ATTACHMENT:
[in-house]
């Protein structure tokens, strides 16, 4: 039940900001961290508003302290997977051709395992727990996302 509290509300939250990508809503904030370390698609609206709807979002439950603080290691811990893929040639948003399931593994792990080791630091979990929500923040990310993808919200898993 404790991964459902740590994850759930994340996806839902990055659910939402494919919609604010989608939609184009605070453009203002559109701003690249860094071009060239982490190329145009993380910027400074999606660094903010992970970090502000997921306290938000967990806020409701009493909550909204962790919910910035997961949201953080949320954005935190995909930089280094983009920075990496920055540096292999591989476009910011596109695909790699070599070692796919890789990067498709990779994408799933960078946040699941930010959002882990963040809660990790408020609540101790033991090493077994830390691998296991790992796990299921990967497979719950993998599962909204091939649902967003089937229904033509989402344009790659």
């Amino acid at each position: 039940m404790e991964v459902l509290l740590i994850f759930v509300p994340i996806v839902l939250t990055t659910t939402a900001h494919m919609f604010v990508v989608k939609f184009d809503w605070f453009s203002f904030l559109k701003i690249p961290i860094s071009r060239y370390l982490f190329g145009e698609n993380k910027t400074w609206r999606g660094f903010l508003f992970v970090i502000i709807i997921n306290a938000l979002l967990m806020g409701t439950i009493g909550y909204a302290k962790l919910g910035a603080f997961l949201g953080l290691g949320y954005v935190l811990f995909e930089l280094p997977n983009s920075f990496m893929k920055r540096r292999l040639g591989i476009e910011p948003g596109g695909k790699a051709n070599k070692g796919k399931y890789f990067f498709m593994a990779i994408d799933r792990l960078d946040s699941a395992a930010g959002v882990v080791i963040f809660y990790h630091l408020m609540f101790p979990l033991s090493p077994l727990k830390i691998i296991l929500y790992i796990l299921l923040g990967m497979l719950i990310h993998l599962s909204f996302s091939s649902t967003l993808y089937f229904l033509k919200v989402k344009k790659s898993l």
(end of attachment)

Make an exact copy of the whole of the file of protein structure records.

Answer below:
[in-house]
């Protein structure tokens, strides 16, 4: 039940900001961290508003302290997977051709395992727990996302 509290509300939250990508809503904030370390698609609206709807979002439950603080290691811990893929040639948003399931593994792990080791630091979990929500923040990310993808919200898993 404790991964459902740590994850759930994340996806839902990055659910939402494919919609604010989608939609184009605070453009203002559109701003690249860094071009060239982490190329145009993380910027400074999606660094903010992970970090502000997921306290938000967990806020409701009493909550909204962790919910910035997961949201953080949320954005935190995909930089280094983009920075990496920055540096292999591989476009910011596109695909790699070599070692796919890789990067498709990779994408799933960078946040699941930010959002882990963040809660990790408020609540101790033991090493077994830390691998296991790992796990299921990967497979719950993998599962909204091939649902967003089937229904033509989402344009790659």
């Amino acid at each position: 039940m404790e991964v459902l509290l740590i994850f759930v509300p994340i996806v839902l939250t990055t659910t939402a900001h494919m919609f604010v990508v989608k939609f184009d809503w605070f453009s203002f904030l559109k701003i690249p961290i860094s071009r060239y370390l982490f190329g145009e698609n993380k910027t400074w609206r999606g660094f903010l508003f992970v970090i502000i709807i997921n306290a938000l979002l967990m806020g409701t439950i009493g909550y909204a302290k962790l919910g910035a603080f997961l949201g953080l290691g949320y954005v935190l811990f995909e930089l280094p997977n983009s920075f990496m893929k920055r540096r292999l040639g591989i476009e910011p948003g596109g695909k790699a051709n070599k070692g796919k399931y890789f990067f498709m593994a990779i994408d799933r792990l960078d946040s699941a395992a930010g959002v882990v080791i963040f809660y990790h630091l408020m609540f101790p979990l033991s090493p077994l727990k830390i691998i296991l929500y790992i796990l299921l923040g990967m497979l719950i990310h993998l599962s909204f996302s091939s649902t967003l993808y089937f229904l033509k919200v989402k344009k790659s898993l």